This article provides a short bio of John of Salisbury who was one of the medieval thinkers.
The presentation of the supremacy of the church is to be found in the writing of John of Salisbury who is considered by many as the most typical Medieval writer. His famous political book is Policraticus.
John had gathered wide experience about politics and in this respect he can be compared with Locke, Burke and John Stuart Mill. He came in close contact with politics and government which enabled him to acquire first-hand knowledge about the affairs of the state.
In fact, this became his intellectual asset. Being a church-man he earned the reputation of a political writer. But it is to be noted here that John was not the innovator or originator of any political doctrine. His political ideas are mixture of politics and religion and this is due to the fact that he could not keep himself above the influence of the church and religion.
He viewed and analysed everything in the background of religious outlook. Again, he did not make any relaxation about the supremacy of the church and in this respect we do not find any difference between St. Bernard and John of Salisbury.
John was the champion of the supremacy of the ecclesiastical authority. The struggle between the church and the state started in the ninth century and in the 12th century, when John started his writing, it had not ceased. In order to find out a solution to this he suggested the supremacy of the church over the secular power.
He wanted to destroy the equal status of the state and the church. He was the supporter of the doctrine of two swords but he said that both the swords belonged to the church. The prince would take the sword of flesh from the church and use it under the guidance of the church.
He denied any autonomy to the emperor. Let us put the matter in John’s own words – This sword the prince receives from the hand of the church, although she herself has no sword of blood.
Nevertheless she has this sword, but she uses it by the hands of the prince, upon whom she confers the power of bodily coercion, retaining to herself authority over spiritual things in the person of the pontiffs.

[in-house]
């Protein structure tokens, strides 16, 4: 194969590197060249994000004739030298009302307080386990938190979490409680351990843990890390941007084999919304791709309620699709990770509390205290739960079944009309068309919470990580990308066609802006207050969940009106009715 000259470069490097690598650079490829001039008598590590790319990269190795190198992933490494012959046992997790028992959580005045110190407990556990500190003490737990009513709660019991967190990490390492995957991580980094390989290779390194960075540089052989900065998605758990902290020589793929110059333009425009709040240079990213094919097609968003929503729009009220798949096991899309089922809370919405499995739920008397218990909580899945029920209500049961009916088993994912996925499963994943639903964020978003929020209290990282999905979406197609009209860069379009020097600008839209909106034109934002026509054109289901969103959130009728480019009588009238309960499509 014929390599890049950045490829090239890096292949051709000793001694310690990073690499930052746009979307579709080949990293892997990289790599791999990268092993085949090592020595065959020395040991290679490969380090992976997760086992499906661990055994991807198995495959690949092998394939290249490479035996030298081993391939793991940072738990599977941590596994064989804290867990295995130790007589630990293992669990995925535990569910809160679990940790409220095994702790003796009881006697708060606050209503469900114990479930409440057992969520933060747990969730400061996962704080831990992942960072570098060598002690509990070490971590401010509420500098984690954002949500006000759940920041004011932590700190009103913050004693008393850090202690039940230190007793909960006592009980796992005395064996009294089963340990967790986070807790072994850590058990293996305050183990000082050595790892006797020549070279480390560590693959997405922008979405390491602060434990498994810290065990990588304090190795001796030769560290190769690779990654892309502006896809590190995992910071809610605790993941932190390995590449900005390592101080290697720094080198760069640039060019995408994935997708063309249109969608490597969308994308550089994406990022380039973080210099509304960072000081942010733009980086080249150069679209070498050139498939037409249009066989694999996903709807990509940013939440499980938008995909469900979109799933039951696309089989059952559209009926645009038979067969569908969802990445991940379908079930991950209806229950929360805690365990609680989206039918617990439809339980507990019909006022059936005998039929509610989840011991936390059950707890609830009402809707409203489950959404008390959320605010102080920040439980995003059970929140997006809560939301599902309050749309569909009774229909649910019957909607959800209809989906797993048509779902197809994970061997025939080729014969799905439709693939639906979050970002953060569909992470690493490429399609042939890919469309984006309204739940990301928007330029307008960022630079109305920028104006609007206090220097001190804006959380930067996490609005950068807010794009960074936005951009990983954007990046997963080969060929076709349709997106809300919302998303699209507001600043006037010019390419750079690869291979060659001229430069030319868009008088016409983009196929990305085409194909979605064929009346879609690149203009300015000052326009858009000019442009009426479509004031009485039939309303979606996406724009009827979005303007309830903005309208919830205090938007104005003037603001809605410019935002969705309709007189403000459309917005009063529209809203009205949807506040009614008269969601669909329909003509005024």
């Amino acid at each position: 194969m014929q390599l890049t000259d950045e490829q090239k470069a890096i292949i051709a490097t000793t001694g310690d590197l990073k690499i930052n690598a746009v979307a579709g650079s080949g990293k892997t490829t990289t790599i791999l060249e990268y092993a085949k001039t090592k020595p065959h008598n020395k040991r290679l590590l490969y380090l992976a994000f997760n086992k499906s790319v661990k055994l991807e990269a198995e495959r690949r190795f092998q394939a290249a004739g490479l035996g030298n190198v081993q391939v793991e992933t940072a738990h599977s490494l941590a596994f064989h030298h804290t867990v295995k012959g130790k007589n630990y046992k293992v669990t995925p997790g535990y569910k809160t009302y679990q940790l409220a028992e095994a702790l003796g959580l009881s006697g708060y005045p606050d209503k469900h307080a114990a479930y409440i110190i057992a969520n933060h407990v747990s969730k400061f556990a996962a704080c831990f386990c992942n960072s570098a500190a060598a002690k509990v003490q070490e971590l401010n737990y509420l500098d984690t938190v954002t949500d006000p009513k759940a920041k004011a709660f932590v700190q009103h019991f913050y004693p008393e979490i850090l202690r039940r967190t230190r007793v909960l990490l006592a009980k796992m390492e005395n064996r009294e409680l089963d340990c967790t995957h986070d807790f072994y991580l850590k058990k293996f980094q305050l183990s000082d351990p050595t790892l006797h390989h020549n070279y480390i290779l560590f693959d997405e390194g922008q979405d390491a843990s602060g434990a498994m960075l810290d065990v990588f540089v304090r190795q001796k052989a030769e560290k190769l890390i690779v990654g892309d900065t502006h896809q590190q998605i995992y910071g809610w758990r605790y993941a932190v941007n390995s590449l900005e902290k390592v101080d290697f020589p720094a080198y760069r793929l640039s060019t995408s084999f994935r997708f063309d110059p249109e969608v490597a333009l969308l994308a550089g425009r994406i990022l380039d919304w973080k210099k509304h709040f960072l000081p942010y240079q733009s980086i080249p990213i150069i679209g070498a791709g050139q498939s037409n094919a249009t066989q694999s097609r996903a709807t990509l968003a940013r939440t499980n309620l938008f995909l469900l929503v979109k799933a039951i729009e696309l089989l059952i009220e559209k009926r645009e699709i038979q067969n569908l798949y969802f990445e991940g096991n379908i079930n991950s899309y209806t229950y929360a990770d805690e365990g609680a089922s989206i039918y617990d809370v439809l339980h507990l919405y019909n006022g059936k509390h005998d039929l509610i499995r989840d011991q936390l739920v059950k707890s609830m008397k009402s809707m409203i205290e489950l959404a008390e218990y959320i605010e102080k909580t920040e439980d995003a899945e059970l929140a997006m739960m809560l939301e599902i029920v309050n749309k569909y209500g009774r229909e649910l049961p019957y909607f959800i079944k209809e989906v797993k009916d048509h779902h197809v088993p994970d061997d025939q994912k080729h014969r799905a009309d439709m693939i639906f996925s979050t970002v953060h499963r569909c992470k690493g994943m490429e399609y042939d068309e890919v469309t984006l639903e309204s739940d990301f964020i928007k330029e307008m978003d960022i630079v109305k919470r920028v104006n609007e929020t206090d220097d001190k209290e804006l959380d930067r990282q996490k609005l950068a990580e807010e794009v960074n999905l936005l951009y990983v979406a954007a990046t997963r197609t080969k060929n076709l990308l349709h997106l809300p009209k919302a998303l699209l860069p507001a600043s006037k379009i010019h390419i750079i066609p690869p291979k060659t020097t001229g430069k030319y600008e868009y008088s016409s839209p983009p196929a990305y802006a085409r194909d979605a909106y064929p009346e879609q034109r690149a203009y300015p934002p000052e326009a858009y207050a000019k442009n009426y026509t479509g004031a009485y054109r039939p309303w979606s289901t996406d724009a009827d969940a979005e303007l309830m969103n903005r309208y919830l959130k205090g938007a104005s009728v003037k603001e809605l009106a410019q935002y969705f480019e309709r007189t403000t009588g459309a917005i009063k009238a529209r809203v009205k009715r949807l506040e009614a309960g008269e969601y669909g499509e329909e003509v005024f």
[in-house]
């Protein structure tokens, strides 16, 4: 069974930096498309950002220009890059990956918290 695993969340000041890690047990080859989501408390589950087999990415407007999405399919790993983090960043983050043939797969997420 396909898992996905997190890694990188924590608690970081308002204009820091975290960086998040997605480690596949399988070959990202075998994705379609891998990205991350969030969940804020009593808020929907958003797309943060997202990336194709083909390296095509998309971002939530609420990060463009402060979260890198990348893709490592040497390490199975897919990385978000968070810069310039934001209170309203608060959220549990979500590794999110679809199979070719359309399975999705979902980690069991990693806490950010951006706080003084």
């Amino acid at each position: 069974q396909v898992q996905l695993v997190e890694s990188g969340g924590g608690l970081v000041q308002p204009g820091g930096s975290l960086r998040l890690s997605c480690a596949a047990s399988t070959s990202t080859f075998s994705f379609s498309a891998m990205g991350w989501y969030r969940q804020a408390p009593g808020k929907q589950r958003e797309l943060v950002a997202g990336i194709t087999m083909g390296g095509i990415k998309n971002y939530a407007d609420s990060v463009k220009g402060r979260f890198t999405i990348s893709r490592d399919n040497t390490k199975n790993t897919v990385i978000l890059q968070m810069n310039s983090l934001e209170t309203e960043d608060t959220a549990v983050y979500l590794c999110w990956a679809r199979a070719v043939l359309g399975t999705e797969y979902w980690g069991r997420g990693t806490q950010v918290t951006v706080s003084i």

Since the church was the original and real owner of sword, it had the full authority to dismiss the king if he were found violating the law of God.
In Policraticus we find a repetition of the organic theory of the state. Here he has compared the state with the human body. According to John the farmers and the workers of the state are like the feet of the human body. Because, as without feet human beings cannot move at all, so, without farmers and workers, a state cannot exist.
The financial officers of the state correspond to the stomach and intestine. The officials and soldiers are like the hands.
The senate can be compared with the heart. The prince can duly be compared with the head. Finally, the church of the state is the soul of the body. As the soul is the most vital organ of the body so also the church is the most important part of the state.
John’s another contribution to political thought consists in drawing a difference between a tyrant and a prince.
A tyrant is one who oppresses the people by ruler ship based upon force. When a man rules the nation in accordance with law, he deserves to be called a prince. Law is the gift of God, the model of equity, a standard of justice, a likeness of the divine will, the guardian of wellbeing, a bond of union and solidarity among people.
The prince defines the duties and creates hindrances on the spread of violence and wrong-doings. The prince fights for the liberty and laws of the people. A tyrant is exactly opposite to the prince.
John further observes that tyranny originates from inequity and poisonous root. It is a tree which grows and sprouts into a baleful pestilent growth and to which axe must by all means be laid. John’s estimate of tyranny is highly provocative. In this respect he is indebted to Aristotle. His analysis of tyranny holds good even today.
John has ruthlessly attacked the vices and abuses of the ecclesiastical authority and, because of this; it is being underestimated by the public. It is not befitting on the part of the church to be engaged in the struggle for power.
The prestige of the church is much higher. But it has deliberately degraded its own position and prestige. His criticism of the church influenced contemporary thought.